yru need a nice Hair Cut or Shave try us. We keep all kinds 
of Hair Tonic. We have a special treatment for Dandruff. 
Baths 25c 6 for $1 CO. Agent for Dick's Steam Laundry. 
Hats cleaned and blocked made to look new. Give us a trial. 
We try to please. 

CITY BARBER SHOP 
Raymer & Hinshaw Proprietors. 

North Wilkesboro, N. G. 

Razors Honed 25c. 

SAVINGS BANK MAXIMS 

Early saving will give you a soft bed and an easy chair for 
old age. 

The savings bank proves the parent of plenty to all its pa- 
trons 

The savings bank helps a man to help himself. The best 
help in the world. 

The savings bank turns? small savings into investments. 

The savings bank account drives away worry and brings 
comfort. 

The saving bank account is a beacon light in the pathway 
to a peaceful old age. 

Ore dollar will open a savings bank account at our bank. 
Many people are industrious themselves, but fail to keep their 
money busy. When you have an extra dollar bring it to our 
bank and put it to working interest for you at 4 per cent, 
compounded each 3 months. 

BANK OF WILKES, Wilkesboro, N. C. 

R. A. SPAIXHOl R, Pres. C. F. MORRISON, Vice Pres. 

U.M. SHEETS, Cashier. 




- J/ Mi 11 -,-^Jb !'l ' 



For fine clothing 
at reasonable prices 

For fine pants at 
reasonable prices. 

For fine shoes at 
m£^2 reasonable price. 

For fine furnish- 
ings at reasonable 

prices. 



ml 




For fine Stetson 
hats at reasonable 
prices. 

Griffon clothes al- 
ways 6n hand. Buy 
one suit and you 'Trill 
always wear Griffon 
clothes. 



The Best $10 and $12.50 Line| 
of Suits in Town w 



A complete line of women's and children's^ 

[shoes. Howard & Foster and Godman shoes§|! 

Ja specialty. Star B-rand Shoes for the wholeX 

^family. A complete line of sample shoesSS 

•and sample tints always on hand. 

The big independent Clothing; and Shoelj^ 
®house of North Wile'sboro 

J. T. PREVETTE 



DI 3TI NOTI V E KB AT URES OF 




THE BOY SCOUTS' MAGAZINE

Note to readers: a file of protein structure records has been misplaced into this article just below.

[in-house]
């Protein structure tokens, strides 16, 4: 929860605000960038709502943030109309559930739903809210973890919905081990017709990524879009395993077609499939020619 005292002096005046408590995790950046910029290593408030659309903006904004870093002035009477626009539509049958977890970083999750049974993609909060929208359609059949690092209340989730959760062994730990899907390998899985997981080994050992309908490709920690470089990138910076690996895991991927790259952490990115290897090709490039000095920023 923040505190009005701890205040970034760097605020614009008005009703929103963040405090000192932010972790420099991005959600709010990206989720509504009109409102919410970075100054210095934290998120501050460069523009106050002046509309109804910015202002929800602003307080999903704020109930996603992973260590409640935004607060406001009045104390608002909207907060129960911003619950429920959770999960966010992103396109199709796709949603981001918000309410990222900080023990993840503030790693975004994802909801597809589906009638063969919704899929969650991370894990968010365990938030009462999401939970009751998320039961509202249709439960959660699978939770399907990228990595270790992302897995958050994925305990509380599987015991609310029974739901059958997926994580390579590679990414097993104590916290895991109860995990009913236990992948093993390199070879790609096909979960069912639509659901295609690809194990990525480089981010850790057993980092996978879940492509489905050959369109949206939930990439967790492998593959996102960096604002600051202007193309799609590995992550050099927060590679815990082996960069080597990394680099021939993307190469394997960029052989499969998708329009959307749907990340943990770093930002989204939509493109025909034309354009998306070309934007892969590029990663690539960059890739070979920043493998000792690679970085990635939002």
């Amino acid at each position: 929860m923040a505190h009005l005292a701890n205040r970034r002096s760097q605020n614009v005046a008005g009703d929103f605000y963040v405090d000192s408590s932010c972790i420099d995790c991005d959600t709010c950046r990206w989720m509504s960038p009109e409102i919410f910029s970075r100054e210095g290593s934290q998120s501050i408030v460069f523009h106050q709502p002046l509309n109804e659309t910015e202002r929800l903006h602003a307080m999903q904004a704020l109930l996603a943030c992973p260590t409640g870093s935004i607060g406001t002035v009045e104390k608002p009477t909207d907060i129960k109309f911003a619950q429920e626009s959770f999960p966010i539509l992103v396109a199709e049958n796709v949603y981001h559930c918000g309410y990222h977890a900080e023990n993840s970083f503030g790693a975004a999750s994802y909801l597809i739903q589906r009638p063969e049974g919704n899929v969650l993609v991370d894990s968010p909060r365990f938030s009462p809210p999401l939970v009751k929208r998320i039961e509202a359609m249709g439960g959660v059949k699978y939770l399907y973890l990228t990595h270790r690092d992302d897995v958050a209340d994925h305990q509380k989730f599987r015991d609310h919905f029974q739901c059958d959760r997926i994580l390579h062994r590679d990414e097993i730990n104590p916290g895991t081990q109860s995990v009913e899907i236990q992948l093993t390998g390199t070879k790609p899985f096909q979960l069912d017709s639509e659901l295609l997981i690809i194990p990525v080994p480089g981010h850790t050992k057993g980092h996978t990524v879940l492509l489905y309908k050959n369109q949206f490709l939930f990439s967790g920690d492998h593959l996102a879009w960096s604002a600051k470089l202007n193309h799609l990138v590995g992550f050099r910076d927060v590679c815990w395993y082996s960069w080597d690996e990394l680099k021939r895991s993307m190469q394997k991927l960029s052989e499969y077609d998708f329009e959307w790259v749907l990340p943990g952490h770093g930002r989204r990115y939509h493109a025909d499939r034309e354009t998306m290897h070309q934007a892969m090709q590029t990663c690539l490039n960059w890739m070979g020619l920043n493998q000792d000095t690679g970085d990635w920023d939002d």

•full of action, adv 



Faepinatinff WnriPC Stories with a punch in th*m- 

ra&Wlldllllg OiUIICi ture, ingenuity the things Pix,., aQ ,, Hriimrt'c Tnnth 

which every normal, red-blooded boy lov^s. but wlcall (lb d nuUIIU 5 iUUUI 

^tnrioc Trno in ! if Giyina tne boy an accurate impression of the world and 
OIUHC5 HUB 1U LUG of men, stories otthe forest, the sen, school, college, 

l^^^^XyF**^^™^ aQd tbe Human Nature Not Distorted 



Fascinating Facts S^!,!n ,my,wan,h 



Facts Tli 
to him as fiction 
benefitted thereby 



■y are as nivsterl- 

Prepared by Authorities 



He '"eats them up" md is 

rOr (IIS rianilS 10 LJO j t i s merely because he has nevr got a good start at it. 
The co-ordination of hand and brain are fundamental in preparation for life's 
work. Th^ articles on this subject — j ntertaininir. practical, definite in direc- 
tions, lure the bi>y into this pleasant educational field. lAfnrL' Marjp ae Pjai/ 

Qr*n!it Irfoalc v"ifili7ffi The twelve ''Scout Laws" say: "A Scout is trustworthy 
OUUUl lUSfllS VliailtCU loyal, helpful, friendly, courteous, kind, obedient, 
cheerful, thriftv, brave, chan, reverent." Great ideals, those ! kfabn Thoin Poal 
By stories, articles and pictures "Brv's Life" helns to IVIUl\G hu.NI ncdl 

GREATEST AUTHORS 
President Woodrow Wilson O'viile Wright, air-man; Everett T- Tomlin- 
son, Joseph A. Alrsheier, John Fleming Wilson, Leslie W. Quirk, Walter 
Prichard Eaton, Sir Robert W. S. Baden-Powell, Chief :scr>ut in England: Ex- 
Presldent Theodore Roosevelt, Admiral Rob -rt E, Perry, Dr. Wilfred T. Gren- 
fell, Ralph D Paine. William Heylivff, Anthony Fiala. explorer; Thornton 
W, Burgess, Judge Ben B Llndsey. DiUion Wallace. Ernest Thompson S-ton, 
Dan Beard. Dr. Henry Van Dyke. Frederick K.. Vreeland. naturalist; Bel- 
more Brown, mountain climber; Walter Wald°n, Edwin L. Sabin, Elmer